Stroke is becoming a serious problem in public health in developing countries, Uganda inclusive, accounting for 85% of global deaths (2, 5, 7, 8, 13, 26, 27, 28, 29). Stroke severity, its associated complications, and lack of stroke units contribute to the high mortality rate found to be as high as 62% at one year (9, 14, 20, 21, 22, 30, 31). Despite this, there is very limited data on stroke mortality in sub-Saharan Africa, and to the best of our knowledge there are no published data on stroke mortality in Uganda. In this study, we reported the 30 day stroke mortality and associated clinical and laboratory presentations among adult patients admitted with stroke at Mulago hospital in Uganda.
Setting: Mulago Hospital is Uganda’s national referral hospital and Makerere University College of Health Sciences’ teaching hospital. It is located in Kampala and has an estimated bed capacity of 1,500. It has an accident and emergency unit, intensive care unit, clinical laboratory, radiology department with a CT scan and highly trained radiologists, neurology, neurosurgery and physiotherapy units.
Study period: During a six months period from 1st July 2010 to 30th January 2011, 167 patients who presented to Mulago hospital’s accident and emergency unit with neurologic deficits suggestive of acute stroke (29) were screened. Computerised tomography scan of the brain was done to confirm stroke by radiologists with experience in this field. Classification of stroke subtypes was done using the Trial of ORG 10172 and medical disability guidelines for ischemic and hemorrhagic stroke respectively (1, 17). Patients who had a normal brain CT scan, had a repeat done on day 7 and were excluded in case it was still normal. Participants with confirmed stroke were approached for enrolment into the study. Those that consented were recruited consecutively. An interviewer based questionnaire was administered by the principal investigator and trained research assistants. Selected social demographic characteristics, medical history relevant to stroke and a comprehensive clinical examination was done. Blood samples for essential laboratory investigations (complete blood count, erythrocyte sedimentation rate, fasting lipid profile and blood sugar, HIV serology and rapid plasma reagin) were obtained. These patients were reviewed every two days from the day of admission while on the ward until discharge. Upon admission, the patients were managed on the accident and emergency unit, and general neurology unit by a neurologist, internal medicine physicians, nurses and auxiliary staffs. They received supportive treatment which included ensuring a patent airway, good oxygen saturation, haemodynamic stability, nutrition, hydration, temperature and glycaemic control, prevention of deep vein thrombosis and pressure sores. Specific treatment included use of antihypertensive drugs (labetalol and hydralazine) when blood pressure exceeded 180/105mmHg and 160/100mmHg for ischemic and haemorrhagic stroke respectively. Antiplatelet drugs including aspirin and clopidogrel for ischemic stroke and statins were administered. Rehabilitation included physiotherapy, occupational, speech and language therapy. Those that required mechanical ventilation were admitted to the intensive care unit. None of the patients with ischemic stroke benefitted from recombinant tissue plasminogen activator because they presented on average 2 days post ictal. On discharge, they were then scheduled for a neurology outpatient clinic visit that coincided with the 30th day from the date of stroke onset. Participants that did not turn up for the scheduled visit were then contacted by telephone (contacts of three immediate relatives) to ascertain whether they were still alive or dead. Participants who died within 30 days of stroke onset were recorded.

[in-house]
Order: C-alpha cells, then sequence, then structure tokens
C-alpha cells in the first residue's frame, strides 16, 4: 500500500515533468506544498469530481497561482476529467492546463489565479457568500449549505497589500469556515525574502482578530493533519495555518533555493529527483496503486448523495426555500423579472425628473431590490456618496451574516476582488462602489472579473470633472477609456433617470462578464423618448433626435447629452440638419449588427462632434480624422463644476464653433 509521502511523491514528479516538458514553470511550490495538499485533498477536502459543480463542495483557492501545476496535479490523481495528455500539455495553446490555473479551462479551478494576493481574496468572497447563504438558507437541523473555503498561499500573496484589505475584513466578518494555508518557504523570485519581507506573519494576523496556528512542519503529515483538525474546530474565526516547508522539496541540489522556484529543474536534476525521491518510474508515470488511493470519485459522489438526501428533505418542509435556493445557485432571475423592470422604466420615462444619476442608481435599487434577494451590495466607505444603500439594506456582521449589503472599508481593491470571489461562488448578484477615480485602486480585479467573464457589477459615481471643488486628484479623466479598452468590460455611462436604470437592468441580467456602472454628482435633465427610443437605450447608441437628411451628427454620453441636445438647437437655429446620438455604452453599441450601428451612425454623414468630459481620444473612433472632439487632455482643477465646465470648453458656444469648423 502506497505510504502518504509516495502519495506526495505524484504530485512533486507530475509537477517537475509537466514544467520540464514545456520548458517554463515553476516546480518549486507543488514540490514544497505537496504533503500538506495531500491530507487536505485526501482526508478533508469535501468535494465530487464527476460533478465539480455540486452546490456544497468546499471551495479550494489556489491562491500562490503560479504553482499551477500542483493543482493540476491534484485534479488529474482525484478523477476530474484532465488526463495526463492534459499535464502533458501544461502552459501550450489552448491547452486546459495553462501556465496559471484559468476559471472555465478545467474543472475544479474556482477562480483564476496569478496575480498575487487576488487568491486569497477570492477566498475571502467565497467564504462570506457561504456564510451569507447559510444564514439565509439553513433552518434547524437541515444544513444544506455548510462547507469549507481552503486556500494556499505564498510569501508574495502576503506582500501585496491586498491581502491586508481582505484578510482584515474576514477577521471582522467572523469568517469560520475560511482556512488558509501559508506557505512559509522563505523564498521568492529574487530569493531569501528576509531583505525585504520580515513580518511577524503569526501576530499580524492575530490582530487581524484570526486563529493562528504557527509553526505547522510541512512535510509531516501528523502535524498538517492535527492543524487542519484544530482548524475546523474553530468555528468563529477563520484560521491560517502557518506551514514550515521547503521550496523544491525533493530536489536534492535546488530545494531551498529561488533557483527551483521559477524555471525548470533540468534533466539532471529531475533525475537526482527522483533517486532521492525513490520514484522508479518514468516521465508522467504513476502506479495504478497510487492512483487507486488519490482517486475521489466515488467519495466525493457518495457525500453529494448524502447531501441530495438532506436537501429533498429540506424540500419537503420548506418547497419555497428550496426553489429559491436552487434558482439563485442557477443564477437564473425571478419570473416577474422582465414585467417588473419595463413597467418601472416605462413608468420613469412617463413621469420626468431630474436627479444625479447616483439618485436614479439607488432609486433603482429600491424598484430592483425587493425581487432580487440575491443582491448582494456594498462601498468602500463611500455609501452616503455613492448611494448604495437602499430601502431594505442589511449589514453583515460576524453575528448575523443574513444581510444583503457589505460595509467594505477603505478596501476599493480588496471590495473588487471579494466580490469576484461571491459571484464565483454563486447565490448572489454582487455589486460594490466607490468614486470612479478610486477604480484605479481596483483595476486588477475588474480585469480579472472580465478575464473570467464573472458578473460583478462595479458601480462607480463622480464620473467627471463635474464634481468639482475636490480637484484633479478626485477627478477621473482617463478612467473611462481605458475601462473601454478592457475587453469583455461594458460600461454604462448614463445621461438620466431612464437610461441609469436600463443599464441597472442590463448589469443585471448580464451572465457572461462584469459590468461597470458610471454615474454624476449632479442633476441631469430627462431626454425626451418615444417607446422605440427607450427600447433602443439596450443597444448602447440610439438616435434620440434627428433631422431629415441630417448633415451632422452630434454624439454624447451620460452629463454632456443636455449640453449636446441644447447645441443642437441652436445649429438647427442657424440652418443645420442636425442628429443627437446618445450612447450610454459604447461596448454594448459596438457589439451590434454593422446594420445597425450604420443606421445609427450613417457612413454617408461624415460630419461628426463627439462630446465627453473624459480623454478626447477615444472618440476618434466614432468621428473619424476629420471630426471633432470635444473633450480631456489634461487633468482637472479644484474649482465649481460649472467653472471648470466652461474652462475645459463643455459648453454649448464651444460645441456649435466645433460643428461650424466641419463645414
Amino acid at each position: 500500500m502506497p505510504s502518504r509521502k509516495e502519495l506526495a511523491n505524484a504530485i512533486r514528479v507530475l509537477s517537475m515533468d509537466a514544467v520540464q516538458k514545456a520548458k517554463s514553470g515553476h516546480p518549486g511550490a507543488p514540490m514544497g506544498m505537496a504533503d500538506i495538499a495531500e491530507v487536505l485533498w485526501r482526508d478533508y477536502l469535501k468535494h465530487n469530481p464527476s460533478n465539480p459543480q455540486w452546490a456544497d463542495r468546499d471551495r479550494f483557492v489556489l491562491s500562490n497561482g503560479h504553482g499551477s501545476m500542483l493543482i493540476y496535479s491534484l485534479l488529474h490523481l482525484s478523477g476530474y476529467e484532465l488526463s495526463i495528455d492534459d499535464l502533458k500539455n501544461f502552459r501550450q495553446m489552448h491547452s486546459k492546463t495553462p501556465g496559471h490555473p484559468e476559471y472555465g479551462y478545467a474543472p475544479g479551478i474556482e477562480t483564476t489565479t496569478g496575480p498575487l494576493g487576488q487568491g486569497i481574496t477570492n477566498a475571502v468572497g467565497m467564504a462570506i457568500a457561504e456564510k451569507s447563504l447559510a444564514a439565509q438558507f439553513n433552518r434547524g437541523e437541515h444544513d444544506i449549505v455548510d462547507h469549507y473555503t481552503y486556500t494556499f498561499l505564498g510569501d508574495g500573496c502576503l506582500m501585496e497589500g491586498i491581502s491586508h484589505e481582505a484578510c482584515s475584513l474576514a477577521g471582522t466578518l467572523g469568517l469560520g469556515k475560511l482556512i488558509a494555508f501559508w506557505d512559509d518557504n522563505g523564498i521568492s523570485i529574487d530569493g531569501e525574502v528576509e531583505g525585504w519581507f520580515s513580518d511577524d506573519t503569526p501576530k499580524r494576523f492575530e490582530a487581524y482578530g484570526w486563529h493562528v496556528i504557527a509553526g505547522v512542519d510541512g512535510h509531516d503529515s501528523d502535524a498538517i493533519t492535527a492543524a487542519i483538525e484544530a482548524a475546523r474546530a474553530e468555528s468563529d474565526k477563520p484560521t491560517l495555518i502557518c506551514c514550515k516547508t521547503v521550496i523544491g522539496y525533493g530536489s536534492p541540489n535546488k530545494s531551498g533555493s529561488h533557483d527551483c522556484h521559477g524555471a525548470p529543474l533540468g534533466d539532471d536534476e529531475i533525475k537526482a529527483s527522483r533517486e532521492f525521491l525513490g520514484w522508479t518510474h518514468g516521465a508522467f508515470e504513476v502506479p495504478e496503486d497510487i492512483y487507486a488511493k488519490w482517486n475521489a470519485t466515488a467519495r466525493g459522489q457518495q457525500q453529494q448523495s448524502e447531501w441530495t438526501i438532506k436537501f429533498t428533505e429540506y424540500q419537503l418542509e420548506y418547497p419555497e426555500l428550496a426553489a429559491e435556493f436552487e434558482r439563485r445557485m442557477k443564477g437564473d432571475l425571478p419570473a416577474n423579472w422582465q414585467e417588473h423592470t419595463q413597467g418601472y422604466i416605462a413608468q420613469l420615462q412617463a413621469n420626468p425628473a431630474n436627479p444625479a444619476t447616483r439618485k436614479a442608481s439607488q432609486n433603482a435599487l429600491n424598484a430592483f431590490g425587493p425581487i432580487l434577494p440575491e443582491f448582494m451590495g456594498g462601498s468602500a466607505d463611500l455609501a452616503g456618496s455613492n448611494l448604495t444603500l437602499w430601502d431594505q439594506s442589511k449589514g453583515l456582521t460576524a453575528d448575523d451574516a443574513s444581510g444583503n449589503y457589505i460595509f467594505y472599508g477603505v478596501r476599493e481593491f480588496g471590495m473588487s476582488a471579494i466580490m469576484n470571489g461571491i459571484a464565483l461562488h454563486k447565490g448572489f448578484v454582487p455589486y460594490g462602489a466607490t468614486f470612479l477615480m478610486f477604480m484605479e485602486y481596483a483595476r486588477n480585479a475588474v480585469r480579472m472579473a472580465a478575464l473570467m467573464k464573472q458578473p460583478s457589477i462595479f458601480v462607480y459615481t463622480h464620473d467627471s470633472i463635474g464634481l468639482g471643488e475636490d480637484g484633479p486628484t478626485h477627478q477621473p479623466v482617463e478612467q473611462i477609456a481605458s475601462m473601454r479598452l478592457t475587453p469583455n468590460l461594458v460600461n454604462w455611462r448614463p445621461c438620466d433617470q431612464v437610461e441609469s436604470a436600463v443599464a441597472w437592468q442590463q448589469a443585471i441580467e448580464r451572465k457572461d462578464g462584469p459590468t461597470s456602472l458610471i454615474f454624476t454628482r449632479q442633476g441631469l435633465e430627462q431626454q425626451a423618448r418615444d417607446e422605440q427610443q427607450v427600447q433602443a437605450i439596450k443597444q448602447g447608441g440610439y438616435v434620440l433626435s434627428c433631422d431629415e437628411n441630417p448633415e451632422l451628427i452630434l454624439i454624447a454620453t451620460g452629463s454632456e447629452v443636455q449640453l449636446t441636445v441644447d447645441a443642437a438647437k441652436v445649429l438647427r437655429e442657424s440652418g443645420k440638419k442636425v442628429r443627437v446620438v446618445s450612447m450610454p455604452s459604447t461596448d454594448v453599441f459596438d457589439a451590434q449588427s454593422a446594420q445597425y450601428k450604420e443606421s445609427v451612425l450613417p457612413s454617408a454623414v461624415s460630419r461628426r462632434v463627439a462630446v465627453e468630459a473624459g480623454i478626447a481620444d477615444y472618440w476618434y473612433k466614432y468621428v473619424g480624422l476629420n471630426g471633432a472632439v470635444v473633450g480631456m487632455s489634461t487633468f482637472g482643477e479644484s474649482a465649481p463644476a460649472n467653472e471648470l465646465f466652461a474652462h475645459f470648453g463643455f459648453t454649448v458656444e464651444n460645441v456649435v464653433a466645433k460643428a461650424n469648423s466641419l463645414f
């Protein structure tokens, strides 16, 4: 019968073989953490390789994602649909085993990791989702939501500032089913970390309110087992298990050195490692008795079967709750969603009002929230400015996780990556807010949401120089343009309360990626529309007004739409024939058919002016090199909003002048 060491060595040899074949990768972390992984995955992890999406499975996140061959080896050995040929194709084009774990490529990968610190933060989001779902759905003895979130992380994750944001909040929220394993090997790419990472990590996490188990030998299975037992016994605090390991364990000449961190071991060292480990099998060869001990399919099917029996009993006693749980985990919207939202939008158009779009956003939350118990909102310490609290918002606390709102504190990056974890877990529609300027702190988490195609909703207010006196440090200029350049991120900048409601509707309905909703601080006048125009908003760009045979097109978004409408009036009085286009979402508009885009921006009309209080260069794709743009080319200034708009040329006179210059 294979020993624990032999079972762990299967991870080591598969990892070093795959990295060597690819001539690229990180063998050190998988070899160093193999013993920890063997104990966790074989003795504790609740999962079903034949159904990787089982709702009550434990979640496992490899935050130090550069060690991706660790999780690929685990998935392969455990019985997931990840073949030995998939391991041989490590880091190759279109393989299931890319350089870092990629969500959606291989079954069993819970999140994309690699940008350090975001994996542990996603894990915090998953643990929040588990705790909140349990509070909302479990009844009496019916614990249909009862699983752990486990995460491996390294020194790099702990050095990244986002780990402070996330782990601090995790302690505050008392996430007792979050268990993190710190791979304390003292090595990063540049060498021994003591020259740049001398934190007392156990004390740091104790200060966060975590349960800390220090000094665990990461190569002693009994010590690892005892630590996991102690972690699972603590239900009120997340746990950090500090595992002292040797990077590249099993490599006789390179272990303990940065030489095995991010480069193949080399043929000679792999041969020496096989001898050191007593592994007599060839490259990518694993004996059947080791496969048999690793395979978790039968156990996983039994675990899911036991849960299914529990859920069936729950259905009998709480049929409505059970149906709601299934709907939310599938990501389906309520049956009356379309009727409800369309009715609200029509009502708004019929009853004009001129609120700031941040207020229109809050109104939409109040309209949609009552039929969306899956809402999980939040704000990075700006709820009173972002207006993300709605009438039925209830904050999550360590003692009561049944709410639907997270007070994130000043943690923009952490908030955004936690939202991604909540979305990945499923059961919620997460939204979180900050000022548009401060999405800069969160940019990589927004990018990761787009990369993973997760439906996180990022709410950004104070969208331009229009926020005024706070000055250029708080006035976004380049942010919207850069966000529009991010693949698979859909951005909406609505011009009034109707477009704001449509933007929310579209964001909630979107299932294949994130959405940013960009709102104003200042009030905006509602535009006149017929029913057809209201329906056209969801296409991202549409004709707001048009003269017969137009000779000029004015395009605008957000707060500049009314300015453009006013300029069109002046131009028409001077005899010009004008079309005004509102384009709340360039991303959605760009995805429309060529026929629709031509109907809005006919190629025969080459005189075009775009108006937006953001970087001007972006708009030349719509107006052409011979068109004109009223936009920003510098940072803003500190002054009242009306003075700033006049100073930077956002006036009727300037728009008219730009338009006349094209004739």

One hundred and sixty seven patients who presented to Mulago hospital’s accident and emergency unit with neurologic deficits suggestive of acute stroke (29) were screened. One hundred and fifty patients, 18 years and above, were confirmed to have stroke on brain CT scan. Seventeen patients declined to consent for participation in the study and 133 patients were enrolled consecutively into the study. Five participants were lost to follow up and therefore data from 128 participants were analysed. At the end of the follow up period of 30 days from stroke onset, 56 (43.8%) participants had died while 72 (56.2%) were still alive. Stroke mortality was not stratified at 24 hours and seven days from stroke onset as this preliminary study only established stroke mortality at 30 days among adult stroke patients admitted at Mulago hospital.
The mean age of the participants was 62.3+15.7 years with a median of 64.5 and 58% were female. Fifty six percent of the participants had never had formal education, 38% were Catholic and 66% were married. Twenty one (15.8%) were taking alcohol while only 3 (2.3%) were current smokers. Social demographic characteristics are presented in Table 1.
Majority of the participants 105 (79%) had ischemic stroke and 28 (21%) had hemorrhagic stroke. All study participants presented with focal neurological deficits, with majority 97 (76%) presenting with only motor deficits. Impaired level of consciousness was present in 78 (61%) patients. More than 50% of the participants had high blood pressure at admission with diastolic and systolic hypertension found among 106(83%) and 68 (53%) respectively. Eighty four (66%) were aware of their hypertension. The clinical characteristics of the study participants are presented in Table 2.